[QODLink]
Europe
Dutch court sentences Rwandan for war crimes
Hutu man residing in the Netherlands receives life sentence for his role in 1994 genocide of Tutsis and moderate Hutus.
Last Modified: 07 Jul 2011 17:07
Mourners stand behind the caskets of victims of the 1994 genocide at Kigali Memorial Centre, in 2009 [EPA]

A Dutch court has sentenced a Hutu man to life imprisonment on war crimes committed during Rwanda's 1994 genocide.

"The appeals court... sentences the suspect to life in prison," Raoul Dekkers, head of the appeals court, said on Thursday during a public session in The Hague.

"You showed no compassion for the Tutsis ... stuck to your opinion that the victims deserved their fate," the judge said, while testimony was being heard during the appeal.

Joseph Mpambara, a 43-year-old Rwandan citizen living in the Netherlands, was found guilty of torture causing the deaths of two Tutsi mothers and their four children on April 13, 1994, upholding a previous lower court conviction.

The court convicted him of having carried out an attack on a Protestant church where Tutsis had fled and for the kidnapping of three children from the same family.

Mpambara was also found guilty of detaining a German-Rwandan couple and their baby on April 27, 1994, for several hours.

'Convincing judgement'

The Rwandan citizen had been convicted in March 2009 of torture and sentenced to 20 years imprisonment, but was acquitted by the lower court on allegations of war crimes.

Prosecutors then appealed that ruling in a trial that took place under a law allowing the prosecution of suspected war criminals living in the Netherlands.

"It was a very convincing judgment," Liesbeth Zegveld, one of the complainant's lawyers, told the AFP news agency afterwards.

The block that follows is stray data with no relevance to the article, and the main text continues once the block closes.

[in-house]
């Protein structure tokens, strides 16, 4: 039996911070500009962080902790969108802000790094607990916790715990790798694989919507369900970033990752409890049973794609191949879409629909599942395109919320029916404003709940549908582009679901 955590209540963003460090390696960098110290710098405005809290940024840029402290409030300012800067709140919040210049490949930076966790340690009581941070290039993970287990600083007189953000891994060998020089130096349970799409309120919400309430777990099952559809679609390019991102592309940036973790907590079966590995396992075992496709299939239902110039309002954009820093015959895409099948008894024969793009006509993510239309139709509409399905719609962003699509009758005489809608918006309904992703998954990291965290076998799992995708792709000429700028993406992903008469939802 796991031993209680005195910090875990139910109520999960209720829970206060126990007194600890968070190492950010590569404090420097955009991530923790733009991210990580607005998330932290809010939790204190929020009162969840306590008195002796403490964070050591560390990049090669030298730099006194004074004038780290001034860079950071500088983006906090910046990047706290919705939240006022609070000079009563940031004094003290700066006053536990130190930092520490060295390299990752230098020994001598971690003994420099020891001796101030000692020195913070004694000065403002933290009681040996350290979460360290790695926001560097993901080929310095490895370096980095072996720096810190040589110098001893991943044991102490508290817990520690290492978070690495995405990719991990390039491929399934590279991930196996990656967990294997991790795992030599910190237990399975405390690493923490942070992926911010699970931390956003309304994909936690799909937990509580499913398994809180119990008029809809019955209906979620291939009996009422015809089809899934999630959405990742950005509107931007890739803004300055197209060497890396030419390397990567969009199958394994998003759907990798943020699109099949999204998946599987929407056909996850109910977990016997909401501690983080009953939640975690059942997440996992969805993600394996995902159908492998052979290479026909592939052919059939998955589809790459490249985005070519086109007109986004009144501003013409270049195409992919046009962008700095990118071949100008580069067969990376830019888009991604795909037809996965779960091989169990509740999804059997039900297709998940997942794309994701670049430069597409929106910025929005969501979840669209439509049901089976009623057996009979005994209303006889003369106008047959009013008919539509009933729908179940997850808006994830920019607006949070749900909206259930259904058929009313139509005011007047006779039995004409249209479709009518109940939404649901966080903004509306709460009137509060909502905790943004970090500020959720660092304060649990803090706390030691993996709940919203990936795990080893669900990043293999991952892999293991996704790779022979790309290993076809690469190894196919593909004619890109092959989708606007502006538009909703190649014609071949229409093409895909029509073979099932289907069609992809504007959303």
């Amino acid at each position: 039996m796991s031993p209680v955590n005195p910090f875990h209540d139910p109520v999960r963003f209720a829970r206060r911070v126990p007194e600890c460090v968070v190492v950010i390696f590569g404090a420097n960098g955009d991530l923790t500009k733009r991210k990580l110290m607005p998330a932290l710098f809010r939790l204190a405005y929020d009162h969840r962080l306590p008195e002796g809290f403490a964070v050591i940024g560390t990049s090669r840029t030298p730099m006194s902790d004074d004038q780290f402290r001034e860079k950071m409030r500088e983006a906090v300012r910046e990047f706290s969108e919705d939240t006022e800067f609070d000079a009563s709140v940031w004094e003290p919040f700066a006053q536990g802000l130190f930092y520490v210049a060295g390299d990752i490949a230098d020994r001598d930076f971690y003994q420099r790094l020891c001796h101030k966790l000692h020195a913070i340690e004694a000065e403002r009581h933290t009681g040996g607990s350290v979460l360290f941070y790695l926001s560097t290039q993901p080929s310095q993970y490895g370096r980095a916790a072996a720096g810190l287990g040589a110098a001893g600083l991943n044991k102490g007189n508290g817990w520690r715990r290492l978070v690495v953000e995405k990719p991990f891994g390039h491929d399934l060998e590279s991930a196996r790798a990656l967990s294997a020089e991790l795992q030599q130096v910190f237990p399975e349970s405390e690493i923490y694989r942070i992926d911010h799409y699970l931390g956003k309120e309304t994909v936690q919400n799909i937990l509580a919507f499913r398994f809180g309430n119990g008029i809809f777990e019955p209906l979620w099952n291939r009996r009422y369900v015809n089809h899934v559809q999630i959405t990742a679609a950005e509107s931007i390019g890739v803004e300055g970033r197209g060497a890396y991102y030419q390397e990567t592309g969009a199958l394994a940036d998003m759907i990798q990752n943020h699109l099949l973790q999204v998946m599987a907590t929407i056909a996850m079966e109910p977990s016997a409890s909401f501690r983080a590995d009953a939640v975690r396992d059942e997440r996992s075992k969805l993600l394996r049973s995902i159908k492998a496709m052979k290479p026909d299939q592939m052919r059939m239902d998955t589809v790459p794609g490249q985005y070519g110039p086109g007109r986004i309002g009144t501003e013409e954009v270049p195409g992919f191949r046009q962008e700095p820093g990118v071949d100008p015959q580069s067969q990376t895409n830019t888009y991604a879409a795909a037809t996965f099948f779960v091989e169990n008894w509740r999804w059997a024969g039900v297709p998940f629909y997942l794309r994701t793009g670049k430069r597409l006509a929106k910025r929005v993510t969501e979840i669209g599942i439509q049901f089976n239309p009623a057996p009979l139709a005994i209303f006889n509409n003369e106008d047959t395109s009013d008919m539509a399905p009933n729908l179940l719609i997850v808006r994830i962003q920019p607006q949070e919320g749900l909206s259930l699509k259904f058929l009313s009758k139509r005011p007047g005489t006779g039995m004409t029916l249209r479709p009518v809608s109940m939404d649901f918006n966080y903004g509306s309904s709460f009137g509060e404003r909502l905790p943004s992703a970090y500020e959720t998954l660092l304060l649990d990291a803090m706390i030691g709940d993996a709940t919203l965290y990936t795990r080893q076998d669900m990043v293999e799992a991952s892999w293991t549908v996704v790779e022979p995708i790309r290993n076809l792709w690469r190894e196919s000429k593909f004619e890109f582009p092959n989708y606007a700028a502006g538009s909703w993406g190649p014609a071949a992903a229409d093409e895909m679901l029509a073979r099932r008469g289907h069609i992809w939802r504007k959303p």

"The crimes are very serious. It cannot be compared to anything we know in The Netherlands. A strong signal is being sent today across our borders," she said.

Mpambara was tried in The Netherlands as part of an agreement between several European countries and the International Criminal Tribunal for Rwanda (ICTR), under which they try genocide suspects in their national courts.

The son of a wealthy family, Mpambara has resided in The Netherlands since 1998, although his request for asylum was refused.

The Dutch authorities originally detained him in 2006.

He was the first Rwandan to be condemned in The Netherlands for crimes during the genocide in which 800,000 Tutsis and moderate Hutus died, according to UN estimates.

Source:
Agencies
Topics in this article
People
Country
City
Organisation
Featured on Al Jazeera
Italy struggles to deal with growing flood of migrants willing to risk their lives to reach the nearest European shores.
Israel's Operation Protective Edge is the third major offensive on the Gaza Strip in six years.
Muslims and Arabs in the US say they face discrimination in many areas of life, 13 years after the 9/11 attacks.
At one UN site alone, approximately four children below the age of five are dying each day.
Featured
Afghan militias have accumulated a lengthy record of human-rights abuses, including murders and rapes.
Growing poverty is strengthening a trend among UK Muslims to fund charitable work closer to home.
A groundbreaking study from Johns Hopkins University shows that for big segments of the US population it is.
Critics claim a vaguely worded secrecy law gives the Japanese government sweeping powers.
A new book looks at Himalayan nation's decades of political change and difficult transition from monarchy to democracy.
join our mailing list